Allowable award matters

The Fair Work Act sets out terms which may be included in modern awards, as well as terms which must be included. It also sets out terms which are must not be included in a modern award. Although the concept of non-allowable award matters no longer exists from 1 January 2010, most of the non-allowable matters from the Workplace Relations Act are not prescribed in modern awards in any case.

The Fair Work Act sets out terms which may be included in modern awards, as well as terms which must be included. It also sets out terms which must not be included in a modern award.
 
Employment Topics A-Z  on WorkplaceInfo contains detailed information on awards provisions and related matters.
 
Back to pre-WorkChoices
 
A number of employment conditions are enforceable under modern awards that were not allowed under the previous WorkChoices legislation. The intention of WorkChoices, in not allowing various matters in awards, was to make these terms the subject of bargaining between an employer and its employees.
 
The Fair Work Act however, returned to a pre-WorkChoices environment whereby awards provide a broad set of employment conditions for the workers which are covered by them.
 
From 1 January 2010, in most instances, modern awards re-introduced many terms and conditions that applied under federal and state awards prior to the introduction of WorkChoices on 27 March 2006. These terms and conditions are to be read in conjunction with the National Employment Standards (NES).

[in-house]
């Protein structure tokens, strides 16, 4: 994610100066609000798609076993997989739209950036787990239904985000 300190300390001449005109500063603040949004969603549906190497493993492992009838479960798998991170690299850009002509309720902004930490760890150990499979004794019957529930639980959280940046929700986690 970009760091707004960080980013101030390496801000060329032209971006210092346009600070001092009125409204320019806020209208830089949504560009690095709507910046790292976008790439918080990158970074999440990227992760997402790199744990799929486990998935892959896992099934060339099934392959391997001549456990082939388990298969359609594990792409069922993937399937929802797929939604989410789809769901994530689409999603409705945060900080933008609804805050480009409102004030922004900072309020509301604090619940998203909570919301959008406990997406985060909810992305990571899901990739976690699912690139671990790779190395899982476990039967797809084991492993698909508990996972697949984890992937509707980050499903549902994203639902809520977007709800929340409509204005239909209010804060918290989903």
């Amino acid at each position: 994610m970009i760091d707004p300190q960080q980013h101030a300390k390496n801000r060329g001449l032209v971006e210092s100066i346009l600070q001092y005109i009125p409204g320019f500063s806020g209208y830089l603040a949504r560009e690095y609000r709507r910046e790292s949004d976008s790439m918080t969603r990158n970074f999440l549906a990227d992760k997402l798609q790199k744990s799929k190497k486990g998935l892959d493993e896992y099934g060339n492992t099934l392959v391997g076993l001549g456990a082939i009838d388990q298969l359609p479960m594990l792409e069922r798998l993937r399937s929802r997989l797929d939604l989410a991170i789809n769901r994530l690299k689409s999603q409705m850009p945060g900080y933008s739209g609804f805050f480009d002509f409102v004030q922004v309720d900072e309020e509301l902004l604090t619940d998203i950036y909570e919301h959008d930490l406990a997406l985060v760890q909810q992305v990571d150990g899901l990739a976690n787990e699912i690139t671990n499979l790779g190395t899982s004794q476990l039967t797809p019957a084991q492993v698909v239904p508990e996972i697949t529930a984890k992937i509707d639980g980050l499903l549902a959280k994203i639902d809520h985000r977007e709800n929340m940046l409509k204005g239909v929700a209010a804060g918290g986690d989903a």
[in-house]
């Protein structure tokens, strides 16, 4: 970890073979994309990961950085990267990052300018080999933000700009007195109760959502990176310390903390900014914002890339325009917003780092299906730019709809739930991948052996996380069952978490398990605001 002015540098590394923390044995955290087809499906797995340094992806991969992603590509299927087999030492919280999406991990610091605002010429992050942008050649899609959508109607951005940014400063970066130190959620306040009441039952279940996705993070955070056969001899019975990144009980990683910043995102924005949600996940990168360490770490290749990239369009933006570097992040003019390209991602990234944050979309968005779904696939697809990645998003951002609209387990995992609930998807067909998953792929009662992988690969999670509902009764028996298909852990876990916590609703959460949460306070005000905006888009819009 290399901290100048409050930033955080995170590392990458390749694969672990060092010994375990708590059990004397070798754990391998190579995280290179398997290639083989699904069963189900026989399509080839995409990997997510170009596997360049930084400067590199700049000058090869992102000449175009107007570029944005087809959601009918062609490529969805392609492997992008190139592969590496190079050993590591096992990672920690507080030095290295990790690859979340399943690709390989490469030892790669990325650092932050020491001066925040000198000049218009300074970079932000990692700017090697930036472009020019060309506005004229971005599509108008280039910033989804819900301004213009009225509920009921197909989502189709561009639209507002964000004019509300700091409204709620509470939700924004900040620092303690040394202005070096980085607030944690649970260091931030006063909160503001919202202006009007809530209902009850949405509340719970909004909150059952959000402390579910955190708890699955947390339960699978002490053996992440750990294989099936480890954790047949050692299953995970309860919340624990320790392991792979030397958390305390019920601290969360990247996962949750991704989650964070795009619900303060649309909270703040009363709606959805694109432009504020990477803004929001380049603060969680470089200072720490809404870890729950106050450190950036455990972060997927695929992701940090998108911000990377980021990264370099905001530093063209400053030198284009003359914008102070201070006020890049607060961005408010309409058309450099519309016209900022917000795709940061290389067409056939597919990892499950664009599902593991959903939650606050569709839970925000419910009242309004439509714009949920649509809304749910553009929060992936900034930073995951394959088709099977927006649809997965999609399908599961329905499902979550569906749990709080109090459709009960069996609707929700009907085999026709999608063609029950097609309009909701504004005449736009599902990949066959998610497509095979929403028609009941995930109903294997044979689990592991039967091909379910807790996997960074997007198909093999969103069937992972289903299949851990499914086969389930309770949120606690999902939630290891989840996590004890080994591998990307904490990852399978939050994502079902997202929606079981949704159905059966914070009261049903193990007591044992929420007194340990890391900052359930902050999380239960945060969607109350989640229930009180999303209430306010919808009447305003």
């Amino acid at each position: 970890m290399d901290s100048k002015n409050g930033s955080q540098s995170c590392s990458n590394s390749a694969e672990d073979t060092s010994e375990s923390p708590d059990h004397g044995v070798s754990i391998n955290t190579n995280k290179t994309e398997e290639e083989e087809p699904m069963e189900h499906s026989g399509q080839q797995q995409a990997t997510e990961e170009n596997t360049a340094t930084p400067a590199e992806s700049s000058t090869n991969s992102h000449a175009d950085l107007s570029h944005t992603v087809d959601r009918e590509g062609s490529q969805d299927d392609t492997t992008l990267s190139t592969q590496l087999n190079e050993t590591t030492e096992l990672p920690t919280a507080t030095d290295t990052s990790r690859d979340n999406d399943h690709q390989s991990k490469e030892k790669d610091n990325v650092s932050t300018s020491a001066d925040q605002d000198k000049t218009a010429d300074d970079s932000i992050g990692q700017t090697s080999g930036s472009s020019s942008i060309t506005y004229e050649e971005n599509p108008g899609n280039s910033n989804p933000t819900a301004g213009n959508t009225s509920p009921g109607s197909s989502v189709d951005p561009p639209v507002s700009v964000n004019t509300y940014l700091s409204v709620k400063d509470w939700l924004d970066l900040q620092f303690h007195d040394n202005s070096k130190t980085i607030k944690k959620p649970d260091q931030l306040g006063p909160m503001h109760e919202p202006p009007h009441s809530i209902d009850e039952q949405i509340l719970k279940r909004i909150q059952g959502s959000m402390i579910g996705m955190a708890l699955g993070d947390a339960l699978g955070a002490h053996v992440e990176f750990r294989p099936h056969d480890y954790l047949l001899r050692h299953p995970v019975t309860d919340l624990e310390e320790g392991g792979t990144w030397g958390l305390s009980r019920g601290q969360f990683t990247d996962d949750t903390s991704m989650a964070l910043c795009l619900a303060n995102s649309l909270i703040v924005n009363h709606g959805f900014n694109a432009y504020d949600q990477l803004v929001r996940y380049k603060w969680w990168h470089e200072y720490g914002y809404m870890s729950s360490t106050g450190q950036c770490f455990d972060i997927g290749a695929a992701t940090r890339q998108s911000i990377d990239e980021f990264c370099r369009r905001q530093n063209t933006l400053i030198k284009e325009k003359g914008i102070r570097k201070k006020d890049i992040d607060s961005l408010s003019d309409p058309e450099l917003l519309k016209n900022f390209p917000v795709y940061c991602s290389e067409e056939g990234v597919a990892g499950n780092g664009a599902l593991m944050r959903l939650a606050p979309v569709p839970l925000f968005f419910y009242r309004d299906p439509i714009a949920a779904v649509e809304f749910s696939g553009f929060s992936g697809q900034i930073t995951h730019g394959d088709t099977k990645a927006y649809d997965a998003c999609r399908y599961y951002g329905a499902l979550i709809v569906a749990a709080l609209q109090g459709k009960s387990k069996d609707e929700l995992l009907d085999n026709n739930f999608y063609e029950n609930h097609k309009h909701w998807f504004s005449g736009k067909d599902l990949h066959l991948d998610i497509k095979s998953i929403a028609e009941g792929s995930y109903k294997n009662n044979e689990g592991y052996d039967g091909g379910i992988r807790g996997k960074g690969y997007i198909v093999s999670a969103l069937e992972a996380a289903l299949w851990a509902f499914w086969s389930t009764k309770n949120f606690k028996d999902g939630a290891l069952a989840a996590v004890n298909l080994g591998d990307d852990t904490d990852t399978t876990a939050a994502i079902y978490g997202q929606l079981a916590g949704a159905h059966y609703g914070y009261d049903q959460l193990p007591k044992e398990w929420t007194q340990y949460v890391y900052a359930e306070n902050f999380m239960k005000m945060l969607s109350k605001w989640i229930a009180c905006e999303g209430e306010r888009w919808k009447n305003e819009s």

Terms which may be included in modern awards
 
A modern award may include terms about any of the following matters (s.139) :
“(a)  minimum wages (including wage rates for junior employees, employees with a disability and employees to whom training arrangements apply), and:
(i)  skill‑based classifications and career structures; and
(ii)  incentive‑based payments, piece rates and bonuses;
(b)  type of employment, such as full-time employment, casual employment, regular part‑time employment and shift work, and the facilitation of flexible working arrangements, particularly for employees with family responsibilities;
(c)  arrangements for when work is performed, including hours of work, rostering, notice periods, rest breaks and variations to working hours;
(d)  overtime rates;
(e)  penalty rates, including for any of the following: 
(i)  employees working unsocial, irregular or unpredictable hours;
(ii)  employees working on weekends or public holidays;
(iii)  shift workers;
(f)  annualised wage arrangements that:
(i)  have regard to the patterns of work in an occupation, industry or enterprise; and
(ii)  provide an alternative to the separate payment of wages and other monetary entitlements; and
(iii)  include appropriate safeguards to ensure that individual employees are not disadvantaged;
(g)  allowances, including for any of the following:
(i)  expenses incurred in the course of employment;
(ii)  responsibilities or skills that are not taken into account in rates of pay;
(iii)  disabilities associated with the performance of particular tasks or work in particular conditions or locations;
(h)  leave, leave loadings and arrangements for taking leave;
(i)  superannuation;
(j)  procedures for consultation, representation and dispute settlement."